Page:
bice requested that I expand on the idea that different demographics are comfortable with different emotional mixes. For example, I don’t mind mixing cute (saccharine = happy) with horror (disgust*fear), but I can’t tolerate mixing horror with sexual. So I liked Elfen Lied, but I dislike most American horror movies because they’re very sexual and heavy on the gore porn. I also like mixing goofy slapstick humor with epic, Lovecraftian fantasy, so I enjoy the Berserk comic books even with the comic relief characters, whereas my friend Zeke couldn’t even stand this mix in Bone.
I figure the best way to analyze this question is to begin with genre art, then work backwards to the stereotypical demographics for that art. Unfortunately, I haven’t actually performed the analysis I’m about to introduce. In order to build a comprehensive treatment, we’d have to get a comprehensive list of demographics, entertainment genres, and the aesthetics we expect to find in those genres, and then match them up as best as possible. And finally, we’d have to present the case in a way that represents the findings without overemphasizing or underemphasizing anything. It will take a while for my intuition to supply data points I’ll be confident with. All I’ve done so far is to create the method, which will have to do for today’s post.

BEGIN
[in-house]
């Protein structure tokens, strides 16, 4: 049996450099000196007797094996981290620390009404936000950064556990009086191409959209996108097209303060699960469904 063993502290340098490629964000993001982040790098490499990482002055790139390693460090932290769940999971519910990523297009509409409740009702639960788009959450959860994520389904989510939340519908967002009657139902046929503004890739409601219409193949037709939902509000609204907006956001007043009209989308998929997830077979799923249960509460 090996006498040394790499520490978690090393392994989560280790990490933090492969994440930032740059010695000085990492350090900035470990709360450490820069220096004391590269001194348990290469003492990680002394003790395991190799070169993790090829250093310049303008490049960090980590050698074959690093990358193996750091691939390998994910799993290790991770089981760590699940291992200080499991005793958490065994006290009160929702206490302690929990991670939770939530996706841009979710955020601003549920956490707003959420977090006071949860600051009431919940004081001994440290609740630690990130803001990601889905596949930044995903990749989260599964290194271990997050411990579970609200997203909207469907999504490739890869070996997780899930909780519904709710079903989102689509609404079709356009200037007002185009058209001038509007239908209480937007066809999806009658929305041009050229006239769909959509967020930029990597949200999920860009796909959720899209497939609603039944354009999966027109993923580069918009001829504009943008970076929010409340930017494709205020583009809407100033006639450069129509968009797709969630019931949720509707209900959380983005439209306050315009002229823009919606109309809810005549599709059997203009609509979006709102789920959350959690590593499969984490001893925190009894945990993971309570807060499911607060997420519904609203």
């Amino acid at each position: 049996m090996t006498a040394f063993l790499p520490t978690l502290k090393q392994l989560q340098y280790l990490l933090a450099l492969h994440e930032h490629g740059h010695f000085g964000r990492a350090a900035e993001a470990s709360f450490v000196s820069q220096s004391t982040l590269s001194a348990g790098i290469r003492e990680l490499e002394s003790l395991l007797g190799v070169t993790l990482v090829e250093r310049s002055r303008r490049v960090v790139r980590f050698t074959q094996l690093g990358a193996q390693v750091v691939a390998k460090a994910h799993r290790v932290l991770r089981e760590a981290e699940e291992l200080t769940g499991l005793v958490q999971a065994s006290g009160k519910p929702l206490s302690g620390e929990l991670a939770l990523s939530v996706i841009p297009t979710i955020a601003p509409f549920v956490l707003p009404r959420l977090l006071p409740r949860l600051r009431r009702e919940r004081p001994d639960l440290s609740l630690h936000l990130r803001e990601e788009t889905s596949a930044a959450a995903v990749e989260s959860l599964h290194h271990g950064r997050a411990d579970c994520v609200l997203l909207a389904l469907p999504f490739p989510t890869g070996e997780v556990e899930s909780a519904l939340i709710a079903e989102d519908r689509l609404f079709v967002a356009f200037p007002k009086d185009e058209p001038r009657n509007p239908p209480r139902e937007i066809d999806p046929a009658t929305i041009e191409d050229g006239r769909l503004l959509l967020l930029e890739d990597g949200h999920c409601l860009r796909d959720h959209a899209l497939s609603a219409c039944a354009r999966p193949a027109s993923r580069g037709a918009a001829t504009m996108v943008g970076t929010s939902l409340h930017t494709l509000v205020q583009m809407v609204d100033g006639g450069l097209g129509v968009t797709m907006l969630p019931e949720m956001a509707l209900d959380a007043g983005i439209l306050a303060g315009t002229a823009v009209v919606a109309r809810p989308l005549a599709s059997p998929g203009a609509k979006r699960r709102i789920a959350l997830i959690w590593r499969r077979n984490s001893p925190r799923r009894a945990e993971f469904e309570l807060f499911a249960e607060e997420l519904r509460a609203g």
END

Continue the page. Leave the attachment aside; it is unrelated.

For example: musicals. What emotionality characterizes musicals? Neuroticism, for one. The emotional swings even come out in the deceptive cadences, frequent major/minor key shifts, and the heavy emphasis on the happy/sad emotional axis. Bittersweet, wild swings of emotion with very…sterile narratives, usually. But lately you see the nihilistic aesthetic a lot as well: the bombardment of nonsensical information, where the lesson is that “your pattern-matching capabilities can’t keep up, therefore patterns aren’t real, therefore give up on understanding anything”.
So, reasoning backward to demographics…who likes musicals? Chicks, gays, the upper middle class, high-conscientiousness strivers, and possibly some superstars* on account of their capacity for extreme emotional experiences.
I noticed a long time ago that the bittersweet aesthetic is common to all upper middle class forms of entertainment. I expect this gain/loss emotionality is where they get their notion of “progress”: one thing is lost (sad) but another is gained (happy). And yet nothing really changes, except maybe some people are nicer. Well, nobody said the progress had to be real. If it was, there might actually be consequences. It’s gnostic solipsism (everything is a dream, therefore the only thing that matters is how we react to circumstances).
Using my color aesthetics, it may also be possible to draw aesthetics directly out of the color palettes chosen for genre movies.
E.g. The black+white+red palette is flavored specifically for will+purity+desire. And the same palette is often used in horror, which often deals with the corruption or inversion of will/purity/desire and the resulting consequences. Or in “O Brother Where Art Though” they pull out all the green, so it’s like a world without health or holism.
*I find that I’m a bit more open to complex aesthetics now that my parietal is growing in. So even though I still listen to metal exclusively…classical music can give me that buzz now, if I’m on my game and really paying attention. Generally that’s a function of rest, diet, and exercise.